Rocky Park, Munds Park, Arizona | Camping

The Coconino National Forest with San Francisco Mountain beyond

At 6,700 feet, Rocky Park is a great place to beat the desert heat. The park is about 8 miles southeast of Munds Park, Arizona in the Coconino National Forest amidst tall ponderosa pine forest. Interesting locations nearby include Woods Canyon and the Lee Butte Fire Lookout (no longer in use).

Some places in Arizona are very popular for camping; thankfully this isn’t one of them. Rocky Park makes a nice and quiet campsite that sees only light traffic.

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Where in The World?

Camping Elevation: 6,692 feet

GPS Coordinates: N 34 49.505’ W 111 35.452’

Directions to Camping Area: From Camp Verde, Arizona take I-17 north to exit 315 (about 10 miles south of Munds Park). At the stop sign take a right (east) onto Rocky Park Road (Forest Road 80). Take FR 80 south for about 2 miles then turn left (east) onto FR 239. Take this road about 1/4 mile to the campsite on the left. You will find more campsites further up the road.

Rocky Park Camping Area Map

Rocky Park RV Camping Journal

June 8, 2011

The view from my campsite is of the forest and the blue sky above. I don’t have to hike or bike far to get a lay of the land. There is a good view from the peak to the northeast, which only takes a few minutes to hike to. I can see the San Francisco Peaks and some of the Oak Creek Canyon area from up here. Another good view point can be found by heading south down FR 80. From here, Apache Maid Mountain (to the south) is in view along with some of the Sedona area to the west.

I don’t see much traffic down this road (FR 239) except on weekends. There was quite a bit more traffic over Memorial Day weekend. It’s mostly ATVs and dirt bikes on this road. In all, this road is quiet and this area isn’t that popular. There were many more visitors to the Stoneman Lake and Apache Maid Mountain area when I was there last year.

This campsite isn’t right next to the road which is nice; but the road is still visible and audible.

Weather: It’s early June and the weather has been very nice, except for the wind and strong gusts. It’s been in the 70s with lows in the 40s and sunny with very few, if any clouds. It gets a bit chilly in the mornings so I’ve used the catalytic heater a few times.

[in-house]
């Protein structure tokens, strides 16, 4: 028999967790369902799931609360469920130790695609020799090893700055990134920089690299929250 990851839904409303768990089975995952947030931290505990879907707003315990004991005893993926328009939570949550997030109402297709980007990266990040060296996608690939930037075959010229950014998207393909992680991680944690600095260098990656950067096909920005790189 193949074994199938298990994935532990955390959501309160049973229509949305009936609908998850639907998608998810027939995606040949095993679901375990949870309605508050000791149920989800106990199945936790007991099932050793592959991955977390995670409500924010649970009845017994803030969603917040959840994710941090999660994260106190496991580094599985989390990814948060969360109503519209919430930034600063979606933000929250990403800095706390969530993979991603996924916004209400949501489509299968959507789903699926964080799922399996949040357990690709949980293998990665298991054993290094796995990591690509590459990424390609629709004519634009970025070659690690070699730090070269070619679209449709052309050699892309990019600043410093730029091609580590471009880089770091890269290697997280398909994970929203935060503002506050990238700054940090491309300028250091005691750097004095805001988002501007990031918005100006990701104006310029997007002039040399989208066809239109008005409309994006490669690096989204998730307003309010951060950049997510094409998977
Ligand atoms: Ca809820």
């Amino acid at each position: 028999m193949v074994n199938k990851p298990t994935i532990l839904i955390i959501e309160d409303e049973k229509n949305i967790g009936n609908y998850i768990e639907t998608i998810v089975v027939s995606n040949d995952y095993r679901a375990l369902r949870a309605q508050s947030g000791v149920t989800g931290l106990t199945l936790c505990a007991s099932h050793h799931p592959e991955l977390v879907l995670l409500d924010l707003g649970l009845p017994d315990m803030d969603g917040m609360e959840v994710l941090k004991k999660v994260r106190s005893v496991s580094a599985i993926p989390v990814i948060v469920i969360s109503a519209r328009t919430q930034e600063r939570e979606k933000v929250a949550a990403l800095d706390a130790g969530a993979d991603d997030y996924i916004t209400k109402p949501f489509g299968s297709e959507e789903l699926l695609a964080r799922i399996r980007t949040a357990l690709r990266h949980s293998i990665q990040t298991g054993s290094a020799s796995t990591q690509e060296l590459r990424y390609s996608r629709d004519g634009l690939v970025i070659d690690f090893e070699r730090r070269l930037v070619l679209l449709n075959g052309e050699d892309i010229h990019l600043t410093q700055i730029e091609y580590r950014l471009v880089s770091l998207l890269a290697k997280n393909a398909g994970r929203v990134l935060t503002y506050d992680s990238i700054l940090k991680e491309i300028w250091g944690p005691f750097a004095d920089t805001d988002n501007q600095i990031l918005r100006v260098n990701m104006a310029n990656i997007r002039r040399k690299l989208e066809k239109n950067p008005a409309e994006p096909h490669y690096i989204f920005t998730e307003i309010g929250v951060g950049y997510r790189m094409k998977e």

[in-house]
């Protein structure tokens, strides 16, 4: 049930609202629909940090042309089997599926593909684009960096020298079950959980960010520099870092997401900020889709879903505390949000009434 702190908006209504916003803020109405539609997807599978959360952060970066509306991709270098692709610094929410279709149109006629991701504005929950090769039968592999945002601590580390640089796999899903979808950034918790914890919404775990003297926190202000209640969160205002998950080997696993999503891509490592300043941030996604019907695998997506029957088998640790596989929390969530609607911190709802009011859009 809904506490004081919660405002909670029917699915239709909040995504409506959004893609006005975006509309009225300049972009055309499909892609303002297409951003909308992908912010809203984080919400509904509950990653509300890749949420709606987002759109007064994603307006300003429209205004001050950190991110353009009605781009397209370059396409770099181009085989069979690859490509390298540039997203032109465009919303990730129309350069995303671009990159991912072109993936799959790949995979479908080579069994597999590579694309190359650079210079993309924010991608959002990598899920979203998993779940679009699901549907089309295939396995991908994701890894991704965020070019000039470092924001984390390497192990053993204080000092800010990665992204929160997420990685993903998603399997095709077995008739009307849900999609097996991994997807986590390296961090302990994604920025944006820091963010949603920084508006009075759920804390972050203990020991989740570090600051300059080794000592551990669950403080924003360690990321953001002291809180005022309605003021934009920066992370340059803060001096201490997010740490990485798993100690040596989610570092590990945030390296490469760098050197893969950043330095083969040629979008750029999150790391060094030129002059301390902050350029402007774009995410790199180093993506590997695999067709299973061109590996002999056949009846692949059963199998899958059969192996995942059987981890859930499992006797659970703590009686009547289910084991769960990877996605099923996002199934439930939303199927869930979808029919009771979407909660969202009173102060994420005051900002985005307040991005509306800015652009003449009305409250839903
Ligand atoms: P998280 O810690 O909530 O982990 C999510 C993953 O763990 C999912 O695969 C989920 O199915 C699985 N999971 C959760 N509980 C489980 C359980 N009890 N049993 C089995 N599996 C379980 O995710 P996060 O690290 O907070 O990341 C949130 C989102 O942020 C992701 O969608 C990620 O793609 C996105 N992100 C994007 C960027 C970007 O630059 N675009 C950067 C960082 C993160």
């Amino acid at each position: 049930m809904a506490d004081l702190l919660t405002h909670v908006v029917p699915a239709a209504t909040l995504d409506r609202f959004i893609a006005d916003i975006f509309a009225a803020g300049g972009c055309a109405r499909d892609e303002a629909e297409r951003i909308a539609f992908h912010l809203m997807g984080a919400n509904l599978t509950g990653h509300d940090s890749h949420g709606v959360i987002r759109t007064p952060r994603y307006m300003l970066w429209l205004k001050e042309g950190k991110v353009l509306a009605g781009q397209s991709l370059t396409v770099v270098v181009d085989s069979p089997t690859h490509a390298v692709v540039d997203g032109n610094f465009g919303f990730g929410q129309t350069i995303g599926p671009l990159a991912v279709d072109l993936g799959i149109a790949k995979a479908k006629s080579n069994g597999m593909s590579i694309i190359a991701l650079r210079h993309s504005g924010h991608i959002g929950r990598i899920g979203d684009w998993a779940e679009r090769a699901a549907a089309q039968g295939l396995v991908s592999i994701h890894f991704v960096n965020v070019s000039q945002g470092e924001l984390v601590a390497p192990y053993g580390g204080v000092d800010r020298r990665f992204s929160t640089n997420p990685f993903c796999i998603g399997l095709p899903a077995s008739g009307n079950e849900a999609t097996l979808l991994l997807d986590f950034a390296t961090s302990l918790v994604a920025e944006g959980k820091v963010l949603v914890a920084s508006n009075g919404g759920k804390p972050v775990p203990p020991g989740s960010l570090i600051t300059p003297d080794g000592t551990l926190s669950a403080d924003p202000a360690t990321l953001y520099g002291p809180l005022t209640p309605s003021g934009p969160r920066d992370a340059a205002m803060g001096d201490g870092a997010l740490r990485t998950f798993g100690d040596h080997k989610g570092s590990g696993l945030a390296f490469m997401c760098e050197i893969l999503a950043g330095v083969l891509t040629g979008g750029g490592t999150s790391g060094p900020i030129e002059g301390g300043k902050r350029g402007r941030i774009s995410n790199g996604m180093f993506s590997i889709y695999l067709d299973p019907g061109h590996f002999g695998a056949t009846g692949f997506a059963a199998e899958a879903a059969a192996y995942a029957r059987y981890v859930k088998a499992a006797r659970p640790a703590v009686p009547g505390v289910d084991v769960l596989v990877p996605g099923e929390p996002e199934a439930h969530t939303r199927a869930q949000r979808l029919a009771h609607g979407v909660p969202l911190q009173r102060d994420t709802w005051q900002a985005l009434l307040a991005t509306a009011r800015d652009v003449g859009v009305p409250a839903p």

Wildlife: I spotted several species of birds including robins, mourning doves, woodpeckers, hummingbirds, blue birds, yellow birds, and turkey vultures. I’ve also seen tree squirrels with long ears, a grey body, and a brown stripe on their back – no doubt Abert’s Squirrel, also called Tassel-eared Squirrel. I spotted several deer and a few cows. A sonoran gopher snake was crossing the road today and I got some pictures of it.

I saw a couple lizards fighting, right next to my camper. It appeared one was getting too close to the others territory and the battle began. I wish I had it on video. They were jumping off rocks and spinning in the air while wrestling and biting each other. I saw a bat too. It was down in Woods Canyon. It flew down from its shelter to get a drink of water in a small pool among the rocks of the canyon.

Insects: There are no juniper trees in the immediate area; however, if you take FR 80 a little ways south (past the communications tower) you will come to an all juniper forest – and with the junipers comes juniper gnats, or no-see-ums. I see why they call them juniper gnats. It appears they don’t exist among the tall pines, unless juniper trees are in the mix. In an all juniper forest there are swarms of these annoying gnats. Thankfully, only a couple no-see-ums have visited my campsite.

There are many yellow jackets. They are very curious of my travel trailer and truck. I had a couple actually find their way inside the trailer. It appears they got into the wall, probably via the battery compartment.

Cell Signal: Verizon mobile broadband internet has worked excellent here. I believe it’s the fastest I’ve experienced – and it’s not hard to see why. The tower is just a short walk away (south down FR 80). Of course my cell phone signal is superb as well.

Conclusion: Overall, it’s been a great camping experience in a beautiful pine forest. There are several national forest roads to explore and hiking cross country is fun and relatively easy among the tall pines.

Rocky Park Video Slideshow

The Coconino National Forest with San Francisco Mountain beyond

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